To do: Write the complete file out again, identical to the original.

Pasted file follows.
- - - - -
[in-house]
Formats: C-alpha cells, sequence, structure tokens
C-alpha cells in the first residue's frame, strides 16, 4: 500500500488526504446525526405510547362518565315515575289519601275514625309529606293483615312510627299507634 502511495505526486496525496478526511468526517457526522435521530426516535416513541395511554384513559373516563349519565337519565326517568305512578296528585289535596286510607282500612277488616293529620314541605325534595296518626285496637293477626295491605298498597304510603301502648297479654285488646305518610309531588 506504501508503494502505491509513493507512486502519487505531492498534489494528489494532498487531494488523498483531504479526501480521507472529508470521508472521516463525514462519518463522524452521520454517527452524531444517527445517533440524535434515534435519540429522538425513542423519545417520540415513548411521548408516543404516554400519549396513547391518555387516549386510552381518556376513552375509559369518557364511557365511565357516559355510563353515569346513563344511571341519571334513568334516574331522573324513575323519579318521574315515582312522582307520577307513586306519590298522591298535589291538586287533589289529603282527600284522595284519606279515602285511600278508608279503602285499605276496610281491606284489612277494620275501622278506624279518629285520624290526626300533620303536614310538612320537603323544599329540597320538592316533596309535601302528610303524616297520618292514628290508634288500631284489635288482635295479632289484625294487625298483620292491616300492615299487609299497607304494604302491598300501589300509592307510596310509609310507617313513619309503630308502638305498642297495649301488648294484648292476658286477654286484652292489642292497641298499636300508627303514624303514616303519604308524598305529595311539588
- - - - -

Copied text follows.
[in-house]
Formats: C-alpha cells, sequence, structure tokens
C-alpha cells in the first residue's frame, strides 16, 4: 500500500488526504446525526405510547362518565315515575289519601275514625309529606293483615312510627299507634 502511495505526486496525496478526511468526517457526522435521530426516535416513541395511554384513559373516563349519565337519565326517568305512578296528585289535596286510607282500612277488616293529620314541605325534595296518626285496637293477626295491605298498597304510603301502648297479654285488646305518610309531588 506504501508503494502505491509513493507512486502519487505531492498534489494528489494532498487531494488523498483531504479526501480521507472529508470521508472521516463525514462519518463522524452521520454517527452524531444517527445517533440524535434515534435519540429522538425513542423519545417520540415513548411521548408516543404516554400519549396513547391518555387516549386510552381518556376513552375509559369518557364511557365511565357516559355510563353515569346513563344511571341519571334513568334516574331522573324513575323519579318521574315515582312522582307520577307513586306519590298522591298535589291538586287533589289529603282527600284522595284519606279515602285511600278508608279503602285499605276496610281491606284489612277494620275501622278506624279518629285520624290526626300533620303536614310538612320537603323544599329540597320538592316533596309535601302528610303524616297520618292514628290508634288500631284489635288482635295479632289484625294487625298483620292491616300492615299487609299497607304494604302491598300501589300509592307510596310509609310507617313513619309503630308502638305498642297495649301488648294484648292476658286477654286484652292489642292497641298499636300508627303514624303514616303519604308524598305529595311539588